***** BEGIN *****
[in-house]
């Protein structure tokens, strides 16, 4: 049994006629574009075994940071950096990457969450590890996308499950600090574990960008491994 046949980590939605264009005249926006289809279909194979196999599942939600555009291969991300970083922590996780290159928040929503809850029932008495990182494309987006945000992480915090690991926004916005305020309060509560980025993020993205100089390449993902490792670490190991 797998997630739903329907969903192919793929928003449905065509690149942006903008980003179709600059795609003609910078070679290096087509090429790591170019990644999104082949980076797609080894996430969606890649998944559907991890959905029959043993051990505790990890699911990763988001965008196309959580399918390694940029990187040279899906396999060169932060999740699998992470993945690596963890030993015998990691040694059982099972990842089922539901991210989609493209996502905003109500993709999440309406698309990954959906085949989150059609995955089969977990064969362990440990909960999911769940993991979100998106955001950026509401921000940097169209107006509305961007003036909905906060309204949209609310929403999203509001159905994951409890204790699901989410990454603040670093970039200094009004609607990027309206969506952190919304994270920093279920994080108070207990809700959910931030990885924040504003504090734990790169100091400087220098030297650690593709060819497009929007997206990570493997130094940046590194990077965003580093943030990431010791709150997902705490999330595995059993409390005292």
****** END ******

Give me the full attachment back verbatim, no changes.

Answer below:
[in-house]
């Protein structure tokens, strides 16, 4: 049994006629574009075994940071950096990457969450590890996308499950600090574990960008491994 046949980590939605264009005249926006289809279909194979196999599942939600555009291969991300970083922590996780290159928040929503809850029932008495990182494309987006945000992480915090690991926004916005305020309060509560980025993020993205100089390449993902490792670490190991 797998997630739903329907969903192919793929928003449905065509690149942006903008980003179709600059795609003609910078070679290096087509090429790591170019990644999104082949980076797609080894996430969606890649998944559907991890959905029959043993051990505790990890699911990763988001965008196309959580399918390694940029990187040279899906396999060169932060999740699998992470993945690596963890030993015998990691040694059982099972990842089922539901991210989609493209996502905003109500993709999440309406698309990954959906085949989150059609995955089969977990064969362990440990909960999911769940993991979100998106955001950026509401921000940097169209107006509305961007003036909905906060309204949209609310929403999203509001159905994951409890204790699901989410990454603040670093970039200094009004609607990027309206969506952190919304994270920093279920994080108070207990809700959910931030990885924040504003504090734990790169100091400087220098030297650690593709060819497009929007997206990570493997130094940046590194990077965003580093943030990431010791709150997902705490999330595995059993409390005292």